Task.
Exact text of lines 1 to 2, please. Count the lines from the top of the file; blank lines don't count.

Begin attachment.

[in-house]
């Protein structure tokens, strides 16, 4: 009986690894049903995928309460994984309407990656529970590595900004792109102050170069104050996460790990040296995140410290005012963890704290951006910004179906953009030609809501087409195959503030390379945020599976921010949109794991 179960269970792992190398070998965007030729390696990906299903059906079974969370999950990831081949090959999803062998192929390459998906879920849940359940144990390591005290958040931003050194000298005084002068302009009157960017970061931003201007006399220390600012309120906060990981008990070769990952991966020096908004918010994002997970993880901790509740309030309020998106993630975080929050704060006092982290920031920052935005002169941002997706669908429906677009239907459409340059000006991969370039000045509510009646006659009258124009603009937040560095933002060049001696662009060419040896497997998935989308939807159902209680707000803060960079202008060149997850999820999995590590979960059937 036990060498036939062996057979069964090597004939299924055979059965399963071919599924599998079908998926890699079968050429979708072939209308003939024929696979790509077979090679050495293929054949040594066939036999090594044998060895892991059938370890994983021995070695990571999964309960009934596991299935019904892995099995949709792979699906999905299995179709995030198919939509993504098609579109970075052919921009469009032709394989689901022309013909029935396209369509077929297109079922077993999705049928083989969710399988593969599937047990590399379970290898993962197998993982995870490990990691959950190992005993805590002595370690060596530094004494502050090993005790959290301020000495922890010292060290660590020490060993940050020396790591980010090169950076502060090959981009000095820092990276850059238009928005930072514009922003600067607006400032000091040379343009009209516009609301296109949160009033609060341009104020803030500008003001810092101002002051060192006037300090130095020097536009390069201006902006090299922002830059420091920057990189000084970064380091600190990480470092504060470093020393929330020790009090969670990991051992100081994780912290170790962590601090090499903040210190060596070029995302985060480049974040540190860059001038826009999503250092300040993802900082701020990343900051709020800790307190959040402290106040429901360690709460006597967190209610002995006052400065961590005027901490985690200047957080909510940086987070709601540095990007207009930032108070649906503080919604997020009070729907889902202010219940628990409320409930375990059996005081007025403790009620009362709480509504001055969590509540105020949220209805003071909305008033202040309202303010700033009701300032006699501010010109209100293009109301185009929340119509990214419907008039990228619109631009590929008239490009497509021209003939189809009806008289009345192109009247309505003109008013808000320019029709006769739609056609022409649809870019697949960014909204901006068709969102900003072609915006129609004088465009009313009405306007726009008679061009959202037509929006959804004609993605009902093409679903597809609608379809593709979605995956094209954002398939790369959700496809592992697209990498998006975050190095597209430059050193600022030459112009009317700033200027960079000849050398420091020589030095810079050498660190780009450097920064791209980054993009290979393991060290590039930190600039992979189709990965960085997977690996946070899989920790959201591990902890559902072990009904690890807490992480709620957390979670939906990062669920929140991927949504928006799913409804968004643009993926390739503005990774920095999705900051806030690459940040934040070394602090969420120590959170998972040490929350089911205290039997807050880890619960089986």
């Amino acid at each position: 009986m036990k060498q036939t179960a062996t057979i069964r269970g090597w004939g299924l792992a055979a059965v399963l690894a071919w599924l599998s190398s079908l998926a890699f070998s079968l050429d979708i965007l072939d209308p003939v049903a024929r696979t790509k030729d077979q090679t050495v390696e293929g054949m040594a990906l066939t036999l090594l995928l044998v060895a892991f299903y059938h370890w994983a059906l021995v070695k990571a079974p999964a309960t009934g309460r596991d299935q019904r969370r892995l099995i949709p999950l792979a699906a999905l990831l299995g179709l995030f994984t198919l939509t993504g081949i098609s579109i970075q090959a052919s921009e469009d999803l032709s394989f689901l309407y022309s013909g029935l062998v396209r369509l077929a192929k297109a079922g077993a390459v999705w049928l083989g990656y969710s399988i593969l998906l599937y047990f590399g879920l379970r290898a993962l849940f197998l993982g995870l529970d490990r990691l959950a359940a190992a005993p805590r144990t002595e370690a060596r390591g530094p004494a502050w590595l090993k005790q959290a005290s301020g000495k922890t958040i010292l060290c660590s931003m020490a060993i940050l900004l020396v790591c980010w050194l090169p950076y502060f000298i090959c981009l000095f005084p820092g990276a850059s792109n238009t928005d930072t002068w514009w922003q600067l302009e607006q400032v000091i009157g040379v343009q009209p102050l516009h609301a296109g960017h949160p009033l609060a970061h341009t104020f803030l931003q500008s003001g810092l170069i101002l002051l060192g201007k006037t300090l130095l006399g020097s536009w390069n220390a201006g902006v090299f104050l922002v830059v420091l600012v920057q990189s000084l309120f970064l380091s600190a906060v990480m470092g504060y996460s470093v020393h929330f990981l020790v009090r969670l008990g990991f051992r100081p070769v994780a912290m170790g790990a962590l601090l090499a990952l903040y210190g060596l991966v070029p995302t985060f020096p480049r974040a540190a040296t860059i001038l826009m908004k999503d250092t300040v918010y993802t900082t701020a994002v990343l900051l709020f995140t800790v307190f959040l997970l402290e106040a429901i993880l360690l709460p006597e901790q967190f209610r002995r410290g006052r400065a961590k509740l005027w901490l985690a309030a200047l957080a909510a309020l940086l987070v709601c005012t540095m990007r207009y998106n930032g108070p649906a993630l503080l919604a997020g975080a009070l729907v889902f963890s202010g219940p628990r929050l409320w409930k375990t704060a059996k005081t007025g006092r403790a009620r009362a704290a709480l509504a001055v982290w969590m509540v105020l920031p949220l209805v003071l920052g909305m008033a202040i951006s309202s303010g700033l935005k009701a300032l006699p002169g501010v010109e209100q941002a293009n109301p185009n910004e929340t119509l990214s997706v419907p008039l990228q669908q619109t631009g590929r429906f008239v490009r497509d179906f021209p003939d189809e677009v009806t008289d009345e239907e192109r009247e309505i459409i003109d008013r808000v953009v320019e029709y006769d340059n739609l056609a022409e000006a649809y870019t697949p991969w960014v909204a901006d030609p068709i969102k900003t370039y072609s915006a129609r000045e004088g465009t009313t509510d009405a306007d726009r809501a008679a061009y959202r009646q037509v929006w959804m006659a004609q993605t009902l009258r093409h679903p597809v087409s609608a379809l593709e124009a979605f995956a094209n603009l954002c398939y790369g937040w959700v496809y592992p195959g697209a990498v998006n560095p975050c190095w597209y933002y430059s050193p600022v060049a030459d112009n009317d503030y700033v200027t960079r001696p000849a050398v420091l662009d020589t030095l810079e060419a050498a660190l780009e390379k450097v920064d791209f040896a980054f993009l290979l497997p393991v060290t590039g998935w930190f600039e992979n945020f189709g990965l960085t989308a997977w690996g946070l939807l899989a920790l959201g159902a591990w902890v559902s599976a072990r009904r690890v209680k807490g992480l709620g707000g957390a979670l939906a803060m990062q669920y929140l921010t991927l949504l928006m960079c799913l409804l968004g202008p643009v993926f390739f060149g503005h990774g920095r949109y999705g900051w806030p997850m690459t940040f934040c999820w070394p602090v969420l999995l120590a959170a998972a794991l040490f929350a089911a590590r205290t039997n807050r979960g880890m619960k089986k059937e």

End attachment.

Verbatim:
[in-house]
């Protein structure tokens, strides 16, 4: 009986690894049903995928309460994984309407990656529970590595900004792109102050170069104050996460790990040296995140410290005012963890704290951006910004179906953009030609809501087409195959503030390379945020599976921010949109794991 179960269970792992190398070998965007030729390696990906299903059906079974969370999950990831081949090959999803062998192929390459998906879920849940359940144990390591005290958040931003050194000298005084002068302009009157960017970061931003201007006399220390600012309120906060990981008990070769990952991966020096908004918010994002997970993880901790509740309030309020998106993630975080929050704060006092982290920031920052935005002169941002997706669908429906677009239907459409340059000006991969370039000045509510009646006659009258124009603009937040560095933002060049001696662009060419040896497997998935989308939807159902209680707000803060960079202008060149997850999820999995590590979960059937 036990060498036939062996057979069964090597004939299924055979059965399963071919599924599998079908998926890699079968050429979708072939209308003939024929696979790509077979090679050495293929054949040594066939036999090594044998060895892991059938370890994983021995070695990571999964309960009934596991299935019904892995099995949709792979699906999905299995179709995030198919939509993504098609579109970075052919921009469009032709394989689901022309013909029935396209369509077929297109079922077993999705049928083989969710399988593969599937047990590399379970290898993962197998993982995870490990990691959950190992005993805590002595370690060596530094004494502050090993005790959290301020000495922890010292060290660590020490060993940050020396790591980010090169950076502060090959981009000095820092990276850059238009928005930072514009922003600067607006400032000091040379343009009209516009609301296109949160009033609060341009104020803030500008003001810092101002002051060192006037300090130095020097536009390069201006902006090299922002830059420091920057990189000084970064380091600190990480470092504060470093020393929330020790009090969670990991051992100081994780912290170790962590601090090499903040210190060596070029995302985060480049974040540190860059001038826009999503250092300040993802900082701020990343900051709020800790307190959040402290106040429901360690709460006597967190209610002995006052400065961590005027901490985690200047957080909510940086987070709601540095990007207009930032108070649906503080919604997020009070729907889902202010219940628990409320409930375990059996005081007025403790009620009362709480509504001055969590509540105020949220209805003071909305008033202040309202303010700033009701300032006699501010010109209100293009109301185009929340119509990214419907008039990228619109631009590929008239490009497509021209003939189809009806008289009345192109009247309505003109008013808000320019029709006769739609056609022409649809870019697949960014909204901006068709969102900003072609915006129609004088465009009313009405306007726009008679061009959202037509929006959804004609993605009902093409679903597809609608379809593709979605995956094209954002398939790369959700496809592992697209990498998006975050190095597209430059050193600022030459112009009317700033200027960079000849050398420091020589030095810079050498660190780009450097920064791209980054993009290979393991060290590039930190600039992979189709990965960085997977690996946070899989920790959201591990902890559902072990009904690890807490992480709620957390979670939906990062669920929140991927949504928006799913409804968004643009993926390739503005990774920095999705900051806030690459940040934040070394602090969420120590959170998972040490929350089911205290039997807050880890619960089986």